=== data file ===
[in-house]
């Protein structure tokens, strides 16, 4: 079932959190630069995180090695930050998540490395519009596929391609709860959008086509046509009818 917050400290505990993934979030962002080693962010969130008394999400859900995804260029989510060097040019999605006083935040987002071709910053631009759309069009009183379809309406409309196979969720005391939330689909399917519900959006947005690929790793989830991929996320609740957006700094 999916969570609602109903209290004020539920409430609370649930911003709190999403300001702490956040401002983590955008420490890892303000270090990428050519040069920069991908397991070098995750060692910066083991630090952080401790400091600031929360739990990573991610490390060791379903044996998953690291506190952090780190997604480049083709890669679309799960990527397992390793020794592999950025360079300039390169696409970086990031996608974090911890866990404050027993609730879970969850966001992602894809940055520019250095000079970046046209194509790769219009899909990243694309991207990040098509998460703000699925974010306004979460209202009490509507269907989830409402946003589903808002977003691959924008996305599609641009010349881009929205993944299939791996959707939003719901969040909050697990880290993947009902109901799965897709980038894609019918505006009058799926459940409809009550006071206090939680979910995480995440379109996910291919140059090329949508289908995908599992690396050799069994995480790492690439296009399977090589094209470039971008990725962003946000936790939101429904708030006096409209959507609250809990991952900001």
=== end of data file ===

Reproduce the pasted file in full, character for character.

[in-house]
């Protein structure tokens, strides 16, 4: 079932959190630069995180090695930050998540490395519009596929391609709860959008086509046509009818 917050400290505990993934979030962002080693962010969130008394999400859900995804260029989510060097040019999605006083935040987002071709910053631009759309069009009183379809309406409309196979969720005391939330689909399917519900959006947005690929790793989830991929996320609740957006700094 999916969570609602109903209290004020539920409430609370649930911003709190999403300001702490956040401002983590955008420490890892303000270090990428050519040069920069991908397991070098995750060692910066083991630090952080401790400091600031929360739990990573991610490390060791379903044996998953690291506190952090780190997604480049083709890669679309799960990527397992390793020794592999950025360079300039390169696409970086990031996608974090911890866990404050027993609730879970969850966001992602894809940055520019250095000079970046046209194509790769219009899909990243694309991207990040098509998460703000699925974010306004979460209202009490509507269907989830409402946003589903808002977003691959924008996305599609641009010349881009929205993944299939791996959707939003719901969040909050697990880290993947009902109901799965897709980038894609019918505006009058799926459940409809009550006071206090939680979910995480995440379109996910291919140059090329949508289908995908599992690396050799069994995480790492690439296009399977090589094209470039971008990725962003946000936790939101429904708030006096409209959507609250809990991952900001």